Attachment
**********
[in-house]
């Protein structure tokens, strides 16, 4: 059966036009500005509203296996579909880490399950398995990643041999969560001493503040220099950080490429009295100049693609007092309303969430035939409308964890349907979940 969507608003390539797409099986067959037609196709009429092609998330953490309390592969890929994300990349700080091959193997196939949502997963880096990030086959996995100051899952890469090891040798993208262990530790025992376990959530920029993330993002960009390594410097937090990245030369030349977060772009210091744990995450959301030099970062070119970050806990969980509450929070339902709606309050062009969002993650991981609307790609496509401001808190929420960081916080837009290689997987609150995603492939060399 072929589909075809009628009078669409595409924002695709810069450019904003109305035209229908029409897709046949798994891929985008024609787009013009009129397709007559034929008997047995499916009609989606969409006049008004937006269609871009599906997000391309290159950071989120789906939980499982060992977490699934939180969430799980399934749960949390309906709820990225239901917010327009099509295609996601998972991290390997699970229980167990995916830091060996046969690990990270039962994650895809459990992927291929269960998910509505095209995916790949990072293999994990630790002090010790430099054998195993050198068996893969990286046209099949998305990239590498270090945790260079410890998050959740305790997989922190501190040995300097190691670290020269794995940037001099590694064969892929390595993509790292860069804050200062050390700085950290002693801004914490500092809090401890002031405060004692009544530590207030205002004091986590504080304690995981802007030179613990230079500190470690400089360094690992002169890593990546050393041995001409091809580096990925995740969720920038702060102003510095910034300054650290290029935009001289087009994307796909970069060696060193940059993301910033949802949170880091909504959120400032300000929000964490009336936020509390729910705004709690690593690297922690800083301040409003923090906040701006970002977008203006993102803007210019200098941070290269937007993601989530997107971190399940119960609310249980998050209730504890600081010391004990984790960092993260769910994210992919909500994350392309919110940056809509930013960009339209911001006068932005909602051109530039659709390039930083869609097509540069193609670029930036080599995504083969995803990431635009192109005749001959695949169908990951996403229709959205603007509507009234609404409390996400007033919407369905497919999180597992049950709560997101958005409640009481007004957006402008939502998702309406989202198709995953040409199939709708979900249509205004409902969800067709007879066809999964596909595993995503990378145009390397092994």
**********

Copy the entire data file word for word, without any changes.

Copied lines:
[in-house]
């Protein structure tokens, strides 16, 4: 059966036009500005509203296996579909880490399950398995990643041999969560001493503040220099950080490429009295100049693609007092309303969430035939409308964890349907979940 969507608003390539797409099986067959037609196709009429092609998330953490309390592969890929994300990349700080091959193997196939949502997963880096990030086959996995100051899952890469090891040798993208262990530790025992376990959530920029993330993002960009390594410097937090990245030369030349977060772009210091744990995450959301030099970062070119970050806990969980509450929070339902709606309050062009969002993650991981609307790609496509401001808190929420960081916080837009290689997987609150995603492939060399 072929589909075809009628009078669409595409924002695709810069450019904003109305035209229908029409897709046949798994891929985008024609787009013009009129397709007559034929008997047995499916009609989606969409006049008004937006269609871009599906997000391309290159950071989120789906939980499982060992977490699934939180969430799980399934749960949390309906709820990225239901917010327009099509295609996601998972991290390997699970229980167990995916830091060996046969690990990270039962994650895809459990992927291929269960998910509505095209995916790949990072293999994990630790002090010790430099054998195993050198068996893969990286046209099949998305990239590498270090945790260079410890998050959740305790997989922190501190040995300097190691670290020269794995940037001099590694064969892929390595993509790292860069804050200062050390700085950290002693801004914490500092809090401890002031405060004692009544530590207030205002004091986590504080304690995981802007030179613990230079500190470690400089360094690992002169890593990546050393041995001409091809580096990925995740969720920038702060102003510095910034300054650290290029935009001289087009994307796909970069060696060193940059993301910033949802949170880091909504959120400032300000929000964490009336936020509390729910705004709690690593690297922690800083301040409003923090906040701006970002977008203006993102803007210019200098941070290269937007993601989530997107971190399940119960609310249980998050209730504890600081010391004990984790960092993260769910994210992919909500994350392309919110940056809509930013960009339209911001006068932005909602051109530039659709390039930083869609097509540069193609670029930036080599995504083969995803990431635009192109005749001959695949169908990951996403229709959205603007509507009234609404409390996400007033919407369905497919999180597992049950709560997101958005409640009481007004957006402008939502998702309406989202198709995953040409199939709708979900249509205004409902969800067709007879066809999964596909595993995503990378145009390397092994």